Observe how the power 1/N is a normalization factor - it allows us to obtain a measure which is independent of the size of the training dataset N.

We will see later that perplexity is related to the entropy of the model p (see Information theory).

Unknown Words, Zeros

The models we have assumed so far suffer from drastic problems:
  1. We assume we know all the words in the vocabulary. This is in fact very far from the truth.
  2. We assume that after training, we have observed most possible N-grams. In fact, for a corpus of length L, we observe about L/10 to L/100 distinct N-words, which is a very low portion of the possible W^N distinct N-grams that are theoretically possible.

These problems are called unknown words and sparse training.

Assigning a probability of 0 to an N-gram is a drastic decision - because it means that any sentence that contains this N-gram is deemed as impossible in the language model and will also receive a 0 probability.

The other problem of assigning a 0 probability to an N-gram is that it means that other N-grams are under-estimated. Because the mass of probabilities must sum to 1.0, it means the other N-grams (those that have a non-zero probability) are over-estimated.

The solution to the problem of unknown words is to predict that some of the words we will observe in new text are part of a new category of words - a category we will call "unknown". By definition, if the corpus we use is large enough, the unknown words will all be relatively low-frequency words. We must assess what is the probability of meeting an unknown word and we must estimate in which contexts these unknown words will occur (within which N-gram). See Section 4.3 of Language Modeling with Ngrams from Speech and Language Processing (SPL3) for a brief discussion.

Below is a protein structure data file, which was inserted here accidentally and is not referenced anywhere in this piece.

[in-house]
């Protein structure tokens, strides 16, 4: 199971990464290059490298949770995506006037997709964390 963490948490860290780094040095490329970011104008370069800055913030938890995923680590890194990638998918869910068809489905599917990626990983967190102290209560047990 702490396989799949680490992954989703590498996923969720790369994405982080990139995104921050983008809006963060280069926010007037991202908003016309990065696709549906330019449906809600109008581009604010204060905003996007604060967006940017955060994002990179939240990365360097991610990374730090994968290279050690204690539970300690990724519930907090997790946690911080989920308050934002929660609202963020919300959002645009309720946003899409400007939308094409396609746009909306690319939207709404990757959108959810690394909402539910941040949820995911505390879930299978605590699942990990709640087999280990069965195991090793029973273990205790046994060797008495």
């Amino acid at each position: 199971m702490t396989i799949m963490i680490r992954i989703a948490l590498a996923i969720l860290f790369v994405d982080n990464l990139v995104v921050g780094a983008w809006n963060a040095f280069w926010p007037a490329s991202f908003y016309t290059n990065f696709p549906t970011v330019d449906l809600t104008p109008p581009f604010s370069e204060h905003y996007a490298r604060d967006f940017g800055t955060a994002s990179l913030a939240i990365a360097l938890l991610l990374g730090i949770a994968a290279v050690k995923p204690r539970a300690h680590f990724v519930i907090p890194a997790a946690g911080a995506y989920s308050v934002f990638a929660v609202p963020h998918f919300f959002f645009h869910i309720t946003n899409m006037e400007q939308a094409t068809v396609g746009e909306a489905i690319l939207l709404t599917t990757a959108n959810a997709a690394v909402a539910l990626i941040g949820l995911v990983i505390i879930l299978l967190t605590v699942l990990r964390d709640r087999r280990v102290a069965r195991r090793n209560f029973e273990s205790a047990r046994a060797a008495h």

Probability Estimation, Smoothing

The solution to the problem of unseen N-grams is to re-distribute some of the probability mass from the observed frequencies to unseen N-grams. This is a general problem in probabilistic modeling called smoothing.

We will learn general techniques to solve smoothing as part of more general estimation techniques in Lecture 4. See Section 4.4 of Language Modeling with Ngrams from Speech and Language Processing (SPL3) for a presentation of the classical smoothing techniques (Laplace, add-k).

State of the Art: Neural Language Models

In the past 5 years, there has been tremendous progress in language modeling using Neural Language Models. We will introduce the basics of Deep Learning for NLP in Lecture 3. For a review of recent progress in Neural Language Modeling, see Lecture 8: Recurrent Neural Networks and Language Models from Richard Socher in the Deep Learning for NLP course at Stanford University, Fall 2017. The lecture compares traditional language models using N-grams as presented here with the recent recurrent neural networks (RNNs) introduced in the recent past. RNNs capture a better representation of the history of the sentences to compute the prediction of the distribution of candidate next words.

Last modified 29 Oct 2017